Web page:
As expected, Team Tuppens/Garmin, headed by Steve Sprague of West Palm Beach, Fla., went on to win the prestigious tournament, adding a 37.45-pounder to its first-day smoker to easily claim the championship with a 99.78-pound aggregate.
But, the intense battle for second place raged on last Saturday during the final day of fishing and On A Mission/OIFC was in the mix.
“After day one we were in 16th place,” Bryan said. “That wasn’t too far down the totem pole.”
Bryan and his two fishing partners – Bailey Auten of Ocean Isle Beach and Taylor Henkel of Belmont, N.C. – headed to the same spot south of Ft. Pierce where they caught a 22.55-pounder the previous day in the 34-foot Fountain powered by three Mercury 350s.
Soon after arriving at the spot, a live bottom area in 74 feet of water about three miles off Stuart, Fla., the trio caught three small kings in the 7-8 pound range, which they released.
At 10 a.m., they got a good bite on a blue runner on a downrigger.
“I picked up the rod and the fish ran offshore, which is a trait of those bigger fish,” Bryan recalled. “After that he just essentially swam along with the boat for about 40 minutes, staying under the boat out of our sight. We finally saw the flouro knot and the fish came out from underneath the bow. When we saw the knot we knew he was 12 feet away and was about to pop up.”
Auten manned a 12-foot gaff and nailed the fish on the first shot.
“Bailey stuck it, I reached down and grabbed the tail and we pulled him in the boat,” said Bryan. “There were a bunch of high fives, yelling and screaming.”
The fish measured 58 inches in length with a 24-inch girth.
At the weigh-in, the smoker king tipped the scales at 51.67 pounds, the second-biggest fish caught in the tournament. That left the trio with an aggregate of 74.22 pounds, good for second place among 113 boats in the championship tournament.
“We were real excited,” said Bryan, the real estate sales manager at Coldwell Banker Sloane Realty in Ocean Isle Beach. “It’s a very surreal experience to finish second amongst that level of competition. The camaraderie at the SKA National Championships is second to none. I’ve forged relationships with fishing teams throughout the Southeastern U.S. that have turned into lifelong friendships.”
Bryan has been fishing in the SKA since he was a 19-year-old in 1994, first competing in the SKA Nationals in 1999, also in Ft. Pierce. Bryan has qualified for each SKA Nationals event since 2003, and his best finish was eighth-place a year ago when the tournament was held in his backyard, in Morehead City, N.C.
Rounding out the top five were Raymarine/Strike Two with a 64.71-pound aggregate, Spiced Rum III with 59.85 pounds and Auggy One with 57.54 pounds.
The McMullan crew of Ocean Isle Fishing Center, including Brant, Barrett, Amy, Rube, Caroline and Brayden McMullan, finished 11th with a 47.72-pound aggregate.
Blondie, a 26-foot Yellowfin, won the Small Boat Class with a 51.36-pound aggregate while G-Force, a 25-
foot Bluewater, won the Single Engine Class with 52.11 pounds.
SKA Hall Of Fame
One angler was inducted into the SKA Hall of Fame during the week of events at the Nationals in Ft. Pierce – Capt. Joe Winslow of Sunset Beach.
Winslow is a professor of instructional technology at Coastal Carolina University and calls on current and alumni members of CCU’s Saltwater Angler Club to make up his crew aboard Hooligan, a 34-foot Yellowfin, in SKA events.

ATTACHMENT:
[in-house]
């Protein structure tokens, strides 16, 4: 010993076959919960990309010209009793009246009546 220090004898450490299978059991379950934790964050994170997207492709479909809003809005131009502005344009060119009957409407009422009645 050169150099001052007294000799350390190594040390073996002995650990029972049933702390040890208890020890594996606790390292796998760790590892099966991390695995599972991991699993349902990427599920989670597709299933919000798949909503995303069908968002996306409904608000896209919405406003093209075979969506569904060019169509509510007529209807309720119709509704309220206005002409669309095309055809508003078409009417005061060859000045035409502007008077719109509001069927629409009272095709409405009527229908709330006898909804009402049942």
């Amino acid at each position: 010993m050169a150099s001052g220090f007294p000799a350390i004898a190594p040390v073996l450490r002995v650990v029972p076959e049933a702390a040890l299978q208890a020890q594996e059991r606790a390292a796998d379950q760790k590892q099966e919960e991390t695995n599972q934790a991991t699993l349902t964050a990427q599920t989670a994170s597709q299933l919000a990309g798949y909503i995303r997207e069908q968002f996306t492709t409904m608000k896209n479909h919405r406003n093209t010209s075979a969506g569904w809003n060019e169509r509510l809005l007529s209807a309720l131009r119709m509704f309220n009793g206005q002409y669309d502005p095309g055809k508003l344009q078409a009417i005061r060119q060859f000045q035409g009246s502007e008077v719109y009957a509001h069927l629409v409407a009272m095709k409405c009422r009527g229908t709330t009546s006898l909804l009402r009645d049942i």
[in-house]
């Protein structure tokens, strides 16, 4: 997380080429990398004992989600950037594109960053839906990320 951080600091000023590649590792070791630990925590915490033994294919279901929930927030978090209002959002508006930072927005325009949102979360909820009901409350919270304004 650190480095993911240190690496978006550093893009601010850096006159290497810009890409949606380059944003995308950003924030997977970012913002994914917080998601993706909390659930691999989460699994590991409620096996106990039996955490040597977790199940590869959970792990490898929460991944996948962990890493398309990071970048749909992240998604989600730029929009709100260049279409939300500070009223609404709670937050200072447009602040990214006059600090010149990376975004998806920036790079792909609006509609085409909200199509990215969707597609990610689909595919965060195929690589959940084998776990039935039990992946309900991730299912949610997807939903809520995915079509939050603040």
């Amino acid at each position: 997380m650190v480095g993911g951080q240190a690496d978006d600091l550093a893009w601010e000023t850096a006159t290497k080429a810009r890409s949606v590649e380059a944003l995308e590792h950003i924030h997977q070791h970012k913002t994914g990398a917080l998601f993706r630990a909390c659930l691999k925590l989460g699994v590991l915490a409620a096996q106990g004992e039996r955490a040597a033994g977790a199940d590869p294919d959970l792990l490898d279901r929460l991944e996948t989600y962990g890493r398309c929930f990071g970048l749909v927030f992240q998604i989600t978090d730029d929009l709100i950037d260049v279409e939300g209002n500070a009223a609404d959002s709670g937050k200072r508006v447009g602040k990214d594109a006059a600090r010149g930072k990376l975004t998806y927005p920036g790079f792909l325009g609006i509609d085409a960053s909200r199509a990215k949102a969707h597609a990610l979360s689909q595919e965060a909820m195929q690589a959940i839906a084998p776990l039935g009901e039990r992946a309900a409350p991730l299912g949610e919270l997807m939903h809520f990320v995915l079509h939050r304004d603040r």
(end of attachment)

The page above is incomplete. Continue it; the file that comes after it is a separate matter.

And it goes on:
Hooligan and his CCU fishing team won SKA Division 9 this year, setting a division record of 110 points, the aggregate weight for the crew’s top three kings weighed in during the season.
Winslow has won nine SKA Division titles over the years.
“Joe Winslow is an outstanding fisherman and mentor who is very knowledgeable and has achieved so much in his career,” said CCU student James Coleman, President of the CCU Saltwater Angler Club. “Myself and others can always count on Joe for guidance, fishing-related or not, and he is always honest and kind.”
No Pitty weighed in a 66.74-pound wahoo on Oct. 18 to win Martini’s Hook-A-Hoo Rodeo over a field of 49 boats.
Boats were able to fish one out of 28 days in the tournament, from Oct. 8 through Nov. 5 and were able to weigh in fish at any of seven weigh-in stations in South and North Carolina, from North Myrtle Beach to Atlantic Beach, N.C.
Bluewater Express finished second with a 64.45-pounder and Game Hawg third with a 63.41-pounder.
Captivation caught the largest tuna, a 30.2-pound blackfin, while No Pitty weighed in the largest dolphin, an 11.62-pounder.
The tournament was founded in 2007 by fishing buddies Jeff Martini and Ace Parker in order to annually donate to the Shriners Hospitals for Children. This year’s event raised $7,000 for the organization.
The second Student Angler League Tournament Trail (SALTT) event of the school year was held last Saturday in cool and windy conditions out of the Campbell Marine Complex on the Sampit River.
Andrews’ Noah Payne and Kadyn Kellahan won the redfish division with a two-fish aggregate of 8.41 pounds, with Kellahan catching the big fish, a 4.36-pounder.
Conway’s Blake Thompson claimed first place in the bass division, weighing in five fish for a winning aggregate of 13.45 pounds including the big fish of 3.49 pounds.
Georgetown’s Shawn Benton and Logan Benton were second in the bass division with 11.88 pounds. Andrew’s Caleb Thornell and Brandon Porter were third with 9.02 pounds.
The next SALTT event will be held Feb. 11, 2016, also at the Campbell Marine Complex.